Evolutionary biologist Ned Friedman, the new director of Harvard University’s Arnold Arboretum, discussed some of the history of evolutionary thought at a recent talk kicking off a new lecture series at the arboretum. In his talk, titled “A Darwinian Look at Darwin’s Evolutionist Ancestors,” Friedman argued that Darwin’s most prominent contribution was in popularizing the idea of evolution by making it more readable—and thereby “revolutionary.”
Darwin himself was forced to acknowledge other progenitors of evolutionary theory in a section of later printings of On the Origin of Species, Friedman explained. By the sixth edition, some thirty-four other individuals were mentioned; according to Friedman, historians now believe that as many as sixty other thinkers preceded Darwin in writing about evolution. This included Darwin’s own grandfather, Erasmus Darwin.
What set Darwin and contemporary Alfred Russel Wallace apart from most was their emphasis on and exposition of natural selection as the mechanism driving evolution. But Darwin was uniquely capable and driven to “convince others of the correctness of the idea,” Friedman said.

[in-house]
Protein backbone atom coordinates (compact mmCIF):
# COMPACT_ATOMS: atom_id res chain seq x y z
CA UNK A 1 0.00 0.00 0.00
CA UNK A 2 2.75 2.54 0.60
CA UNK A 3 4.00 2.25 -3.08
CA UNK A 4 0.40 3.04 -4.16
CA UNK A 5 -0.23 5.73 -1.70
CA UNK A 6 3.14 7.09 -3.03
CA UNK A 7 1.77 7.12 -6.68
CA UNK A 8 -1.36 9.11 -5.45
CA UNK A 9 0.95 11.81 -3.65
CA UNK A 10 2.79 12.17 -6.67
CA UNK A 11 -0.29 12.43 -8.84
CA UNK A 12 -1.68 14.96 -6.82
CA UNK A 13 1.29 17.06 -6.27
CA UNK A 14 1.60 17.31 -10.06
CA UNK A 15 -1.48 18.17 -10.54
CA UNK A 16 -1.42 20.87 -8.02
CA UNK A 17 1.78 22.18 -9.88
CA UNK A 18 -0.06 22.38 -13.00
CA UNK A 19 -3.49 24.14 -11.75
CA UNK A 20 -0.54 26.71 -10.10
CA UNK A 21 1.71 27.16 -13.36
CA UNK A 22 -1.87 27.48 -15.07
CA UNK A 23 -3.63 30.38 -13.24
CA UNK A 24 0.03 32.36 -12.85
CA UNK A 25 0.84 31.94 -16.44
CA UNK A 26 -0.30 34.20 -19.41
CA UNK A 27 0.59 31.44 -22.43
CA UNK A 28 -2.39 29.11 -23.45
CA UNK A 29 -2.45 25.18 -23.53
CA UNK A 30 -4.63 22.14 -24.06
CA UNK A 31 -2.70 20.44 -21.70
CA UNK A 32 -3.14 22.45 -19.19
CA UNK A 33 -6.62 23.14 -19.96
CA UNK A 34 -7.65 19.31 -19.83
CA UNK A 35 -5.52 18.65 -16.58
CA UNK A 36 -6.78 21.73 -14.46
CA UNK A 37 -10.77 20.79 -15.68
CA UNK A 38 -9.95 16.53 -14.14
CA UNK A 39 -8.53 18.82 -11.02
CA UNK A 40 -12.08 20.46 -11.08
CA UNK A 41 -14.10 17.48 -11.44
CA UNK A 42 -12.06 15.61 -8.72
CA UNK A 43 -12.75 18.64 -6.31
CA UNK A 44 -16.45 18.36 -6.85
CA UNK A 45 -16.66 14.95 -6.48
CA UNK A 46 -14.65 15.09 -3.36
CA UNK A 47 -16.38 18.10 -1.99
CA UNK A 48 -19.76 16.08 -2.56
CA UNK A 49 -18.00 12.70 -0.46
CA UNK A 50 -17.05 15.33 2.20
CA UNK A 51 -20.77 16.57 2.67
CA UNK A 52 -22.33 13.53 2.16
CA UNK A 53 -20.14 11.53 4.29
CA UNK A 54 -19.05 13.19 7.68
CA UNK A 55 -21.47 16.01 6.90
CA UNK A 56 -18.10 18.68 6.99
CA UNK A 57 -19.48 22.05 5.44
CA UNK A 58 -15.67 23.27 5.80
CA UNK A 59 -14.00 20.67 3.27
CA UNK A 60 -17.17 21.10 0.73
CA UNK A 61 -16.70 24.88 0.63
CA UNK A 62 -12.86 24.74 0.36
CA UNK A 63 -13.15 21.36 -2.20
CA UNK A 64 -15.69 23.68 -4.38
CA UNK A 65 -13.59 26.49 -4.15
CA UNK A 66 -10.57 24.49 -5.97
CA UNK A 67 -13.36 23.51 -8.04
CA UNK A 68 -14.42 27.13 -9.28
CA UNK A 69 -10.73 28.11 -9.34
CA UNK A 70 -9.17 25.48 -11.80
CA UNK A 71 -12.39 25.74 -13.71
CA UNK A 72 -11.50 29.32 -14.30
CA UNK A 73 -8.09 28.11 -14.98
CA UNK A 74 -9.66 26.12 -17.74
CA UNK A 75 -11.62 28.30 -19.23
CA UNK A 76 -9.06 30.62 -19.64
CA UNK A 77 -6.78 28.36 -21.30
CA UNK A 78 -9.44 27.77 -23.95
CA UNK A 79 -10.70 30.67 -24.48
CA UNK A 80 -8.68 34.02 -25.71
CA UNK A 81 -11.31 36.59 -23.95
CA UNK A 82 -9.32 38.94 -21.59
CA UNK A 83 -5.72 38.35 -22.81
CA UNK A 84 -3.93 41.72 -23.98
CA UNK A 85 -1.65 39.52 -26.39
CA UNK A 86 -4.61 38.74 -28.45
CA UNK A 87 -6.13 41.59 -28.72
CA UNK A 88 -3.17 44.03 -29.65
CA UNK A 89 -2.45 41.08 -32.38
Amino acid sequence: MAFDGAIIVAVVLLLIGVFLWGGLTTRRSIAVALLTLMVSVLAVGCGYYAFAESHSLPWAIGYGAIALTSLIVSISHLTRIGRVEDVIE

For natural selection to drive the sort of progressive, “mollusks to man” evolution that Darwin envisioned, organisms must be capable of generating complex new anatomical features through natural processes, such as through genetic mutations.
In fact, understanding natural selection and biological evolution as separate ideas—closely related in many ways, but ultimately distinct—is crucial for properly understanding modern creationists’ biological models. For natural selection to drive the sort of progressive, “mollusks to man” evolution that Darwin envisioned, organisms must be capable of generating complex new anatomical features through natural processes, such as through genetic mutations. Without this capability, “evolution” can only proceed in a horizontal or downward direction, resulting in new species that are no more complex than their ancestors—and undermining the Darwinian narrative of life’s history.
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